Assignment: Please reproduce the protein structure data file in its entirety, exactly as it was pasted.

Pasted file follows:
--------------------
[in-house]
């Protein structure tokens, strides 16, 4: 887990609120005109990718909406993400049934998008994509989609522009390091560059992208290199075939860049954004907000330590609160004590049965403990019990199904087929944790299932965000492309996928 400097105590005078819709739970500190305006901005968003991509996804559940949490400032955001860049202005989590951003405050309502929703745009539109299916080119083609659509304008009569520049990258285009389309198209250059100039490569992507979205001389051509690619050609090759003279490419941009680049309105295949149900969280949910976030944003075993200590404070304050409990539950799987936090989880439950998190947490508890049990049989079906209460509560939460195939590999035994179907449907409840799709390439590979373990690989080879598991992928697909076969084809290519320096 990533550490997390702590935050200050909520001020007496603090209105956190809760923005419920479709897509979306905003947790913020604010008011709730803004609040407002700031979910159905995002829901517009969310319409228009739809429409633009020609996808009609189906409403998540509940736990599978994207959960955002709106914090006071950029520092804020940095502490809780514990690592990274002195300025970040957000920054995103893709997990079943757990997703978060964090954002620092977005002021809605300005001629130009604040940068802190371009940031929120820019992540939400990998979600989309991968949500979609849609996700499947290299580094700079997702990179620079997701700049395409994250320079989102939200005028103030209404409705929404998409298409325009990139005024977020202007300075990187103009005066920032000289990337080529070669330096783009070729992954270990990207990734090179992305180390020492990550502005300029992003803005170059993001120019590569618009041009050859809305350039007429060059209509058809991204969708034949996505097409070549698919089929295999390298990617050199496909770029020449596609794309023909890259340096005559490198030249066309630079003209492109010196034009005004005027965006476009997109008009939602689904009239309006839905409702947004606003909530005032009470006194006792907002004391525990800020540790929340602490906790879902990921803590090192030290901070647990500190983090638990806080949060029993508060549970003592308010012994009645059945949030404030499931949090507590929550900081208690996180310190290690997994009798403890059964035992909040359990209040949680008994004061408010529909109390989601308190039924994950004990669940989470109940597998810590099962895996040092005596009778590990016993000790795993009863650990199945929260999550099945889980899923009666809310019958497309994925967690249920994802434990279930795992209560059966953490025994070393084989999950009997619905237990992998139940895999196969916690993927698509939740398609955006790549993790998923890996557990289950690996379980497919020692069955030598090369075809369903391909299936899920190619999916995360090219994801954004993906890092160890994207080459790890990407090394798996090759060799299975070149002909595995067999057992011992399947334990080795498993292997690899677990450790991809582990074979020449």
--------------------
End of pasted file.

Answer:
[in-house]
């Protein structure tokens, strides 16, 4: 887990609120005109990718909406993400049934998008994509989609522009390091560059992208290199075939860049954004907000330590609160004590049965403990019990199904087929944790299932965000492309996928 400097105590005078819709739970500190305006901005968003991509996804559940949490400032955001860049202005989590951003405050309502929703745009539109299916080119083609659509304008009569520049990258285009389309198209250059100039490569992507979205001389051509690619050609090759003279490419941009680049309105295949149900969280949910976030944003075993200590404070304050409990539950799987936090989880439950998190947490508890049990049989079906209460509560939460195939590999035994179907449907409840799709390439590979373990690989080879598991992928697909076969084809290519320096 990533550490997390702590935050200050909520001020007496603090209105956190809760923005419920479709897509979306905003947790913020604010008011709730803004609040407002700031979910159905995002829901517009969310319409228009739809429409633009020609996808009609189906409403998540509940736990599978994207959960955002709106914090006071950029520092804020940095502490809780514990690592990274002195300025970040957000920054995103893709997990079943757990997703978060964090954002620092977005002021809605300005001629130009604040940068802190371009940031929120820019992540939400990998979600989309991968949500979609849609996700499947290299580094700079997702990179620079997701700049395409994250320079989102939200005028103030209404409705929404998409298409325009990139005024977020202007300075990187103009005066920032000289990337080529070669330096783009070729992954270990990207990734090179992305180390020492990550502005300029992003803005170059993001120019590569618009041009050859809305350039007429060059209509058809991204969708034949996505097409070549698919089929295999390298990617050199496909770029020449596609794309023909890259340096005559490198030249066309630079003209492109010196034009005004005027965006476009997109008009939602689904009239309006839905409702947004606003909530005032009470006194006792907002004391525990800020540790929340602490906790879902990921803590090192030290901070647990500190983090638990806080949060029993508060549970003592308010012994009645059945949030404030499931949090507590929550900081208690996180310190290690997994009798403890059964035992909040359990209040949680008994004061408010529909109390989601308190039924994950004990669940989470109940597998810590099962895996040092005596009778590990016993000790795993009863650990199945929260999550099945889980899923009666809310019958497309994925967690249920994802434990279930795992209560059966953490025994070393084989999950009997619905237990992998139940895999196969916690993927698509939740398609955006790549993790998923890996557990289950690996379980497919020692069955030598090369075809369903391909299936899920190619999916995360090219994801954004993906890092160890994207080459790890990407090394798996090759060799299975070149002909595995067999057992011992399947334990080795498993292997690899677990450790991809582990074979020449």